Tuesday, January 30, 2007

100 Channels of What, Exactly?

My forthcoming monthly (Dec 18-Jan 17) recap is extremely packed this month, and one story in particular deserves a bit of separate attention; DirecTV's announcement that they will have 100 HD channels by the end of 2007. Not capacity, actual channels.

Thanks to existing bandwidth constraints, I've been imitating a broken record in the "HD NETWORKS" section of the recap - month after month after month I've had to bemoan the agonizingly slow pace of new network announcements and launches. I guess I won't have that to worry about much longer.

Like most of you, I've got some questions about this:

* How are they going to get up to (or near) 100 channels? Their announcement listed existing HD networks A&E, National Geographic, NFL Network, Food Network, TBS (Atlanta area only at present) and the various premiums, as well yet-to-launch channels like CNN, USA, Bravo, Sci Fi, Weather Channel, History Channel, Cartoon Network, Speed, MTV and FX. (They also announced that they have agreements in principal with more than 70 channels.) However you count it, there need to be a lot more names on those lists.
Some have speculated that they may count multiple feeds (e.g. West, East et al.) of some channels towards the total. I would guess it would be a bit more likely that they would count all their HD RSNs. Even with that, there will be lots of intriguing new announcements if they make those numbers this year.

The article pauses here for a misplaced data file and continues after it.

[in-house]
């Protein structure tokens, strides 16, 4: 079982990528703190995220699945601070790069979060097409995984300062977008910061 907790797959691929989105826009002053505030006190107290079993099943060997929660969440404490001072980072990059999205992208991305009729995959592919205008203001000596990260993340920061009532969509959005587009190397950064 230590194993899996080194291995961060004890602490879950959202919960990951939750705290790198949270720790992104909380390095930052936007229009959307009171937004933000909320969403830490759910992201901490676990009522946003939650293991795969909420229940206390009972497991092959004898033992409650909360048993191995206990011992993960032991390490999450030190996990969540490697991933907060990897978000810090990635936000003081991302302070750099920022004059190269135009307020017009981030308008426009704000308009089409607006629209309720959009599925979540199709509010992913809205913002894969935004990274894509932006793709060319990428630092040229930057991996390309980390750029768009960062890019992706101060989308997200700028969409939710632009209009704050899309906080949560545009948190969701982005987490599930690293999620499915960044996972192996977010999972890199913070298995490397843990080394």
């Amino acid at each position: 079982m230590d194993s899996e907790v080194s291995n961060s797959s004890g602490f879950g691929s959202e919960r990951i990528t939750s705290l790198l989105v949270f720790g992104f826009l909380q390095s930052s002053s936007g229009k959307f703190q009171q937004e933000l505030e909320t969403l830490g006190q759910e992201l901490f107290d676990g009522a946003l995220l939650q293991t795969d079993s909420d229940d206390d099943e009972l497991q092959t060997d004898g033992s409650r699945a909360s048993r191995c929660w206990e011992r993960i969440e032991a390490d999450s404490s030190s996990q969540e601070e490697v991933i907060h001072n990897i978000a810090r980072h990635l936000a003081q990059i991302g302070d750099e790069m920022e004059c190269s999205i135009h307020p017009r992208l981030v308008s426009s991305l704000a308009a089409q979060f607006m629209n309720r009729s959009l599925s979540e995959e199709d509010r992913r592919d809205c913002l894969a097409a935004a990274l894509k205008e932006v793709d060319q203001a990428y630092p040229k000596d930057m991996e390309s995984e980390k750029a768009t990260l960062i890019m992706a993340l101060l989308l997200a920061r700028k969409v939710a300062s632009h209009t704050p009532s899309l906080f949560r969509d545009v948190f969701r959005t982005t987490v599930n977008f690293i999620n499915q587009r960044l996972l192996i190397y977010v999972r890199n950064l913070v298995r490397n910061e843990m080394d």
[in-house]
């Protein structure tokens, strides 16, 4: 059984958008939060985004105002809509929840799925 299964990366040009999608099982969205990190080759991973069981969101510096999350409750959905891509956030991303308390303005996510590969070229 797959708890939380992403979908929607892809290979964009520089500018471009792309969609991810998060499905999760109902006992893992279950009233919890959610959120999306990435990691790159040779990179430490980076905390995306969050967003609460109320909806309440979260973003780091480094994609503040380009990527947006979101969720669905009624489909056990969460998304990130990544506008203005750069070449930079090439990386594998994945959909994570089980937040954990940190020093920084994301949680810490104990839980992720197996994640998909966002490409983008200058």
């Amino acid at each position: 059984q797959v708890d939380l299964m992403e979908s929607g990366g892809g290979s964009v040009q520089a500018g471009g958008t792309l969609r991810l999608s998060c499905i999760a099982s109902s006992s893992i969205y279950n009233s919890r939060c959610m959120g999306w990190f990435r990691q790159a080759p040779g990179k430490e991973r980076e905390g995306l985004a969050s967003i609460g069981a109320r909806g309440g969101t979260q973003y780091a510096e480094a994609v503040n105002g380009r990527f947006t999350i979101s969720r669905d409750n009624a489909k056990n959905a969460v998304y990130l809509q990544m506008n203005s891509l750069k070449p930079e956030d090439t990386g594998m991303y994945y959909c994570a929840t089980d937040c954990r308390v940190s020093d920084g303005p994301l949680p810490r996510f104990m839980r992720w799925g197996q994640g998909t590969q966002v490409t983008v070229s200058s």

* How much more will this cost customers? With a larger and larger percentage of cable's top channels joining in, will people be allowed to save a few bucks by dropping some unnecessary SD?

* How will cable, FiOS and Dish respond? How much spare capacity does FiOS really have? Will cable have to finally make a clear choice between the future and the present (that most of their customers are still living in), or will new bandwidth-conserving technologies step in and save the day?

* Just as importantly, what is going to be playing on all these new channels? Will they be HD showcases, or more like TNT-HD? While I don't know what's going on behind the scenes, this Mutichannel News article gives the impression that a number of these channels aren't that far along. Are they even shooting current content in HD to prepare for the future? It can take years to build up a credible library of HD content. Given the difficulty in getting new HDTV owners to find their way to the HD channels in the first place, it would be a double shame for them to do so only to find a few great images floating in a sea of stretched upconverts.

Whatever the answers, it's going to be a lot of fun watching this all unfold.